Coming out of the closet after 20 years with schizophrenia

ClosetWritten by Rebecca Chamaa

I was a late bloomer where mental illness is concerned. I had already graduated from college and had a successful career before my first episode of psychosis. I was originally diagnosed bipolar, later I would be diagnosed schizo-affective, and later still, my current diagnosis of paranoid schizophrenia.

I hid my diagnosis for over twenty years. My husband’s family didn’t know. The majority of my friends didn’t know, and I never told employers. Because of this, I never really got close to people. I was hiding such a huge part of my life that developing a certain level of intimacy was impossible. I feel I have suffered by keeping my illness a secret, but the time was never right, and honestly, the more time that passed the less I felt it was possible to open up and share.

I recently came out of the closest. Coming out of the closet took great courage, because I really didn’t know how people who had known me for a decade or more would react to finding out I have schizophrenia. I worried about all the obvious things like would it change our relationship, would they feel like I had betrayed them, would they trust me again?

The year leading up to coming out, was full of emotions. I was so frightened, and at the same time I was excited to begin living life without hiding a huge part of myself. My husband and I had hundreds of conversations about the possible consequences. The night before we went public (in an article posted on social media), the two of us barely slept. It was confusing, and terrifying.

I know there are others of you who are hiding. You probably feel shame, because of the stigma associated with mental illness, and you probably feel fear that people will begin to judge you and see you through a lens colored by your diagnosis. I understand these feelings.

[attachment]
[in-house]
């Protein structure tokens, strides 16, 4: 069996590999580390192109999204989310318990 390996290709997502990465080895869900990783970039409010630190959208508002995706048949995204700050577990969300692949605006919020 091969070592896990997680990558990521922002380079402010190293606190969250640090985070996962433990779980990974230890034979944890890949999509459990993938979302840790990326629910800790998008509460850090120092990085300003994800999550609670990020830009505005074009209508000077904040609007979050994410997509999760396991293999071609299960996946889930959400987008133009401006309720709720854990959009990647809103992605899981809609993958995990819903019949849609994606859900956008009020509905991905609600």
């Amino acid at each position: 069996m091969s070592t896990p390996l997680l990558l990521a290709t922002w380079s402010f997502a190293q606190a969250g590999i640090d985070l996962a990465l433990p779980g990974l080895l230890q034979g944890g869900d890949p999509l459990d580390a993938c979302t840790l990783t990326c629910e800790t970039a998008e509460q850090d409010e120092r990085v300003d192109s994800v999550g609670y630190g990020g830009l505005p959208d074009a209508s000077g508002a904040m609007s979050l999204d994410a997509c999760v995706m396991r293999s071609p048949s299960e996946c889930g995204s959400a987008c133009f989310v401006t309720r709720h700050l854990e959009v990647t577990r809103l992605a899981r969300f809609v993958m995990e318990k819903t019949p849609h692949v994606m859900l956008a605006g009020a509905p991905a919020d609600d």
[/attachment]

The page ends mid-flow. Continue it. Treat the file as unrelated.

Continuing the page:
I also can understand your desire to hide. I wish I could tell you to open up, let people in, and everything will be okay. I can’t tell you that though. I don’t know the people in your life. I don’t know how they would treat you, or react to finding out you have a mental illness.

My psychiatrist prepared me for coming out by asking me to tell one person. After telling one person, I told another, and then it got easier until I went totally public. I wouldn’t have started the opening up without the support and guidance of a professional.

I can pass on a little hope though, for me, it was worth the risk and had a happy ending. People have been concerned and accepting. They have wished me well and been supportive.

It hasn’t been entirely smooth. Some people have asked awkward questions, or started acting overly nice, or overly concerned in an inauthentic kind of way. I’m sure some people will eventually back away from my life. That is to be expected, and that is okay.

Although it has been a little bumpy I have to say, as far as I am concerned, it has been as close as a fairytale ending as I could have hoped for. In terms of living happily ever after, that remains to be seen.


Image credit: Freaktography


Rebecca ChamaaRebecca Chamaa has been published in Structo, Pearl, Serving House Journal, The San Diego Reader, Transition, on Rolereboot and others. Her book, Pills, Poetry & Prose: Life with Schizophrenia was just released and is available on Amazon. She blogs at

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  • Bob Brotchie

    Such a positive account of your story, and your immense courage, Rebecca. Congratulations!
    Only today, I too have had the ‘traumatic’ experience of ‘coming out’ about a separate emotional aspect of my mental health – to my wife. Although my challenges have affected me and my relationships lifelong, they pale into very little compared with the stigma associated with your journey. I am so in awe of you and as a result of reading this today, I too have hope for a brighter future.
    With peace and love, Bob

  • rebecca

    Thank you so much Bob! I wish the best for you. Thank you for leaving your comments.

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